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160516 May 16, 2016


Two-Bit Parts in a Million Dollar Quartet
by Tommy Towery
LHS '65

        Sue and I came out of retirement last week and actually worked for the first time since 2008. A couple of months ago my daughter Tiffany sent me a link a web site where you could put your name in the hat to be an extra for a six-part TV mini-series being filmed in Memphis. I signed up, but never heard back from them - until last week. They were looking for extras to be the audience in a concert scene for the upcoming CMT series about the million dollar quartet. It is based on the story behind the night Elvis Presley, Jerry Lee Lewis, Johnny Cash, and Carl Perkins all got together for a jam session at the Sun Studio in Memphis.

        I quickly replied to the email and signed up Sue and I both and within 30 minutes got a reply back telling me we had been selected and gave us instructions on when to show up for a fitting. We were asked to wear the best Fifties outfit we could come up with, since the scene we would be working in took place in 1952. They only wanted normal and small sized people, due to the limited number of period outfits they had available. I don't know whether to brag or apologize, but the outfits both Sue and I wore were perfect and I did not require anything but a necktie from their costumes and Sue was told to wear exactly what she had on. It turned out we would be part of the audience in a scene shot at the Grand Ole Opry - even though it was being filmed in Memphis. My signed contract prevents me from going into details, but it was a fun experience to say the least.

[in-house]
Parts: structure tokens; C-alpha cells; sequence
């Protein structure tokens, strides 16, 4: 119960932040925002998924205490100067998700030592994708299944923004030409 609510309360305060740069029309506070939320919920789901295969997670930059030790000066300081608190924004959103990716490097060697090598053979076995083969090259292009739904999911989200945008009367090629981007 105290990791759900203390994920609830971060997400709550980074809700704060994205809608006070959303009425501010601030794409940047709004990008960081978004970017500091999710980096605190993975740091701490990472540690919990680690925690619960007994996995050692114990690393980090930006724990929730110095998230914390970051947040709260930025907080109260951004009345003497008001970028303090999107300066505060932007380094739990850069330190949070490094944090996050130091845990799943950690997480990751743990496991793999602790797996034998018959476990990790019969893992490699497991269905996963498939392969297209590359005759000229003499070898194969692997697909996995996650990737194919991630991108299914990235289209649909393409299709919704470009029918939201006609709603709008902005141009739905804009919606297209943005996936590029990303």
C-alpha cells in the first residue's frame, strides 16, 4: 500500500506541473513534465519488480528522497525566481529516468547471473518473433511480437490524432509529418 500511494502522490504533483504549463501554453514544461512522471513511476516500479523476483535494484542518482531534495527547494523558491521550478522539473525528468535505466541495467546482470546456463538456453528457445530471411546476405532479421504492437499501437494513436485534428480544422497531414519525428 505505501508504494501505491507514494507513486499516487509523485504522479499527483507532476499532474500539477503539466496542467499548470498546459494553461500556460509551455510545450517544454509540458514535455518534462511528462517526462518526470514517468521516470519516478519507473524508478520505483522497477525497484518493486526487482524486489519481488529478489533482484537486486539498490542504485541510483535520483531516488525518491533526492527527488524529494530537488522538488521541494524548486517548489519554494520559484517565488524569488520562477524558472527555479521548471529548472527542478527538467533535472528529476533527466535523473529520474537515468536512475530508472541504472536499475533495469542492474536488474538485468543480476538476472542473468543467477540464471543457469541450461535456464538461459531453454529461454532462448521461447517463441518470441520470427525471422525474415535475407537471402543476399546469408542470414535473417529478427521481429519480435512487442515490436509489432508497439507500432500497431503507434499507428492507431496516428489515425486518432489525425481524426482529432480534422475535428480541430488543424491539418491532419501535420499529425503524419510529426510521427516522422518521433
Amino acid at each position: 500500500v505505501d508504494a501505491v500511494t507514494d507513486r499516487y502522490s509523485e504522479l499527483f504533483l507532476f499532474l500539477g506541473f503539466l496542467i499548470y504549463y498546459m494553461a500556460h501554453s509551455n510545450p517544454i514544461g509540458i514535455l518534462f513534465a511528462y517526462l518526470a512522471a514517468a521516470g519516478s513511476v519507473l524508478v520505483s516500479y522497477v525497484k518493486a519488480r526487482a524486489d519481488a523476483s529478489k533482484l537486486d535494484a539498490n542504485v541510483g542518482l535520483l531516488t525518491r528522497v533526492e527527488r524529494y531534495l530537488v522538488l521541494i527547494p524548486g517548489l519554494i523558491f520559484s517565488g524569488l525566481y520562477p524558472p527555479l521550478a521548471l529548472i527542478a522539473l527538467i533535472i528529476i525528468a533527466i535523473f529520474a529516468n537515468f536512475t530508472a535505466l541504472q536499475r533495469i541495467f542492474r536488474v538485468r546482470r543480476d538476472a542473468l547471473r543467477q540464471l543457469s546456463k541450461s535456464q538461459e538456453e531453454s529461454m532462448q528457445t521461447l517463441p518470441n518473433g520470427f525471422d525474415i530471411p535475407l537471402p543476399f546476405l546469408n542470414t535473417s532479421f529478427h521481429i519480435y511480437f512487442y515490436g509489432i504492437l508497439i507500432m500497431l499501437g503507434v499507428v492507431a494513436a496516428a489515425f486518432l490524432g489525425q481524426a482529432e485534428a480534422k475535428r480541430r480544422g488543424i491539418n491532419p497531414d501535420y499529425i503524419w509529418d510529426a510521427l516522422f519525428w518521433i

We were guaranteed eight hours of work, and we had a show time of 9:30 AM, and ended up getting the guaranteed eight hours plus four hours of overtime, finally getting to leave at 10:30 PM. We sat most of the time waiting to be called and different groups were in scenes while the other groups waited. Although we worked 12 hours, I doubt if we will actually show up in any of the scenes, since most of the time we were sitting at the back of the audience with many other participants sitting in front of us. It was quite nostalgic for those of us who really lived through the Fifties to see all the girls running around in pony tails and cute little outfits and the guys in their Fifties hair-dos and rolled up blue jean cuffs.

        They did cater lunch for us, but we didn't get to eat it until 4:30 PM. The funniest thing that happened concerned the time frame of the concert. It was supposed to be a hot sweltering night in July, but the auditorium in which we were sitting was freezing cold with the air conditioning blowing full cold I think. They had girls running around with spray bottle spraying under people's arms, back, and faces to make them appear to be sweating profusely - all the while we were freezing to death.

        It was only a one-day gig, and I do not know if we will be able to add on any other days or not. It depends upon what age and size people they need in the future, and whether or not our own schedule can be worked around.